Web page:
Fiduciaries serve by court appointment as estate trustees, court-appointed committee(s) or conservatorship(s), guardians, and/or personal representatives of estates. They also serve by agreement as estate trustees and/or agents under powers of attorney. Additionally, they may serve in any capacity of the estate's trust assets, such as property manager and/or business manager.
Fiduciaries are governed by state or provincial statute. Each county or province has a probate court as part of its (superior) court system. While court-supervised matters have an extra layer of protection, all fiduciary accounts are protected by state or provincial licensing by way of their respective probate code. Additionally, any fiduciary who is a member of any organization is held in accordance with those bylaws and ethics codes.
Fiduciaries must meet the requirements of their state or provincial licensing agencies, which generally require annual review and approval of continuing education units (CEUs), along with the ability to be bonded. CEUs may be acquired by attending affiliated vendor educational conferences and/or meetings but do not require membership of said organizations. While some may advocate for membership of an organization, it is not a requirement any longer to be a member of such whereas prior to licensing it was the only form of protection the consumer had for complaints. A consumer should consider the caseload of a fiduciary -- lots of cases means less consideration to your family dynamics or attention to detail. Educational background and community involvement should be considered -- is the fiduciary experienced with nursing or business (a common difference in fiduciaries). These are just a few examples of what to consider. The bottom line is one should look for a well-rounded skillset and a personality to match what you or your family expect in the long run.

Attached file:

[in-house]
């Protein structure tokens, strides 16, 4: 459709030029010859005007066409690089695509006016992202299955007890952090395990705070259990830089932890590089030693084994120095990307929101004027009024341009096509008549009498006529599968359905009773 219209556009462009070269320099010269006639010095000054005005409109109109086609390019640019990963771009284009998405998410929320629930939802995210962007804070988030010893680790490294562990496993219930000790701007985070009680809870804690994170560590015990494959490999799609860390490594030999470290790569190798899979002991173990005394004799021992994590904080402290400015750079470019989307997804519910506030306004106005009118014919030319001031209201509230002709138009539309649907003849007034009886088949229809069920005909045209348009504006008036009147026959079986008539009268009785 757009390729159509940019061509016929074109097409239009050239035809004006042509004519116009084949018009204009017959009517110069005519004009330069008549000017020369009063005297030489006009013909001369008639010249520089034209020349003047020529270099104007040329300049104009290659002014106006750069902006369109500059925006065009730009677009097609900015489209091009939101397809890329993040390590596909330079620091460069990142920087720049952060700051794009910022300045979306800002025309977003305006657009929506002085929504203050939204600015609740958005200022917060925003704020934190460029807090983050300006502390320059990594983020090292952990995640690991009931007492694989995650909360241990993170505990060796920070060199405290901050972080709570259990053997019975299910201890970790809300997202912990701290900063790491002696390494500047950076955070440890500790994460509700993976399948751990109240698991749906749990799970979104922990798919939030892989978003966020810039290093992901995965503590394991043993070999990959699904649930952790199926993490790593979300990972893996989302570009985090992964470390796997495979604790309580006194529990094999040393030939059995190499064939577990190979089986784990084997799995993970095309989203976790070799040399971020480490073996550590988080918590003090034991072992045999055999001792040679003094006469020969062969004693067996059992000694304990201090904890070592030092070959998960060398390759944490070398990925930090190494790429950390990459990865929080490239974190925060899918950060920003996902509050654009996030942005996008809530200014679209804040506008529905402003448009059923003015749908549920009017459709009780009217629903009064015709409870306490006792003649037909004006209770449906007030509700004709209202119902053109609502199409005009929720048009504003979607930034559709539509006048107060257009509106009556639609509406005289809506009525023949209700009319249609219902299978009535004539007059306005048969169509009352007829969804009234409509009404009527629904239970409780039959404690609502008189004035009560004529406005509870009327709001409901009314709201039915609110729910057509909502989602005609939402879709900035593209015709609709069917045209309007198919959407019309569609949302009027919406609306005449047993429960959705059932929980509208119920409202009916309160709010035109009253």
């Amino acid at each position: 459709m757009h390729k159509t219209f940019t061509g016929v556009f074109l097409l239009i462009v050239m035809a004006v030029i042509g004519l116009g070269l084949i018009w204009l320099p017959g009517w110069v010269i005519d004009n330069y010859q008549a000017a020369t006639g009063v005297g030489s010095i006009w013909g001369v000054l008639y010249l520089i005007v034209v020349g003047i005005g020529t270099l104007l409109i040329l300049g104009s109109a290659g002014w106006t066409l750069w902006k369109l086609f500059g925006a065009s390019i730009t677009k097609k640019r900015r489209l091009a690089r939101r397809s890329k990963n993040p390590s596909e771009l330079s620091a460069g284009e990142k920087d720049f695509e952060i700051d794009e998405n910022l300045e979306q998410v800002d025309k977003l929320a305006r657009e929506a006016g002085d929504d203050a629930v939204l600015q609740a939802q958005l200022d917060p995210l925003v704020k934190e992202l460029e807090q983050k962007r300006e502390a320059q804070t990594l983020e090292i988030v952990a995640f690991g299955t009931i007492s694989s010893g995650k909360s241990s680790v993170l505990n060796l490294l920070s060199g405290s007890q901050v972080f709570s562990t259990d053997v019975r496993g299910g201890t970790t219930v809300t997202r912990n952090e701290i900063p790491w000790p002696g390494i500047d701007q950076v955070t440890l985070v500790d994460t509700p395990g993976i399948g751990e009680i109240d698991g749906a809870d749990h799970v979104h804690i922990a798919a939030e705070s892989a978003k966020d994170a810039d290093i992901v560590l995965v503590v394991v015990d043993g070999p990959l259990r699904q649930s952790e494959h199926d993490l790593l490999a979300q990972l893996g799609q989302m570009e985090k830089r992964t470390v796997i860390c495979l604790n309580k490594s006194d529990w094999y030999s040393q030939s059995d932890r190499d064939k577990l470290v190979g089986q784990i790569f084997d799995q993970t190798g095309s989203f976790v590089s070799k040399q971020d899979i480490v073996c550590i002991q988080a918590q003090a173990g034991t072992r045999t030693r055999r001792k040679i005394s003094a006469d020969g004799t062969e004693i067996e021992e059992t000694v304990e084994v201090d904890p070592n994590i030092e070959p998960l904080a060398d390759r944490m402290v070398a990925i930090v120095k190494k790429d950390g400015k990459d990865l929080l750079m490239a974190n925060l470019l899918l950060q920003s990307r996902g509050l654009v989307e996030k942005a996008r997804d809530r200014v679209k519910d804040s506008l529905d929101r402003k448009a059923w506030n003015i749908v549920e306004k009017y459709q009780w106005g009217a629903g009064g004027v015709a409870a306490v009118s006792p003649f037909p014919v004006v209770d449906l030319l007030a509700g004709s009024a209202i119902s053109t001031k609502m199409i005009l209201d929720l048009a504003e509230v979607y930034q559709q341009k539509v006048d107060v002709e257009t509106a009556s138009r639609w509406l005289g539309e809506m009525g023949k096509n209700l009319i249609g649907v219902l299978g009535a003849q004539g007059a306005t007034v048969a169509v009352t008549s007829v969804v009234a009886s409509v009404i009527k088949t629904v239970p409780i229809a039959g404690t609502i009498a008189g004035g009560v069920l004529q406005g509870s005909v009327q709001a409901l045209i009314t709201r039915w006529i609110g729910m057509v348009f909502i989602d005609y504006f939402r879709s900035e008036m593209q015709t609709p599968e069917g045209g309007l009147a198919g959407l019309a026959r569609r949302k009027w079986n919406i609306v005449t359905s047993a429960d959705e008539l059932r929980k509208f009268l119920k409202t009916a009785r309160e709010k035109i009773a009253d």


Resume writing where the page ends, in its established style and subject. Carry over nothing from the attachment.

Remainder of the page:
Continuing education is a very important part of maintaining ones license. However, before one can claim licensure, they must qualify by experience or by education. It is important to realize that prior to legislation there were no formal degree requirements. With the creation of the Fiduciaries Bureau that changed to ensure world-knowledge experience to provide for a better service to those being protected.
Now one must hold a baccalaureate as a minimum to consider a new career as a fiduciary. The exceptions are with experience: an associates and three years of experience, or no degree and five years of experience. Note that experience is not one client but three or more unrelated persons.
To promote continued growth and understanding of legislative changes, every fiduciary must complete 15 units of continuing education units (CEUs) per year, with three (3) units of ethics related material.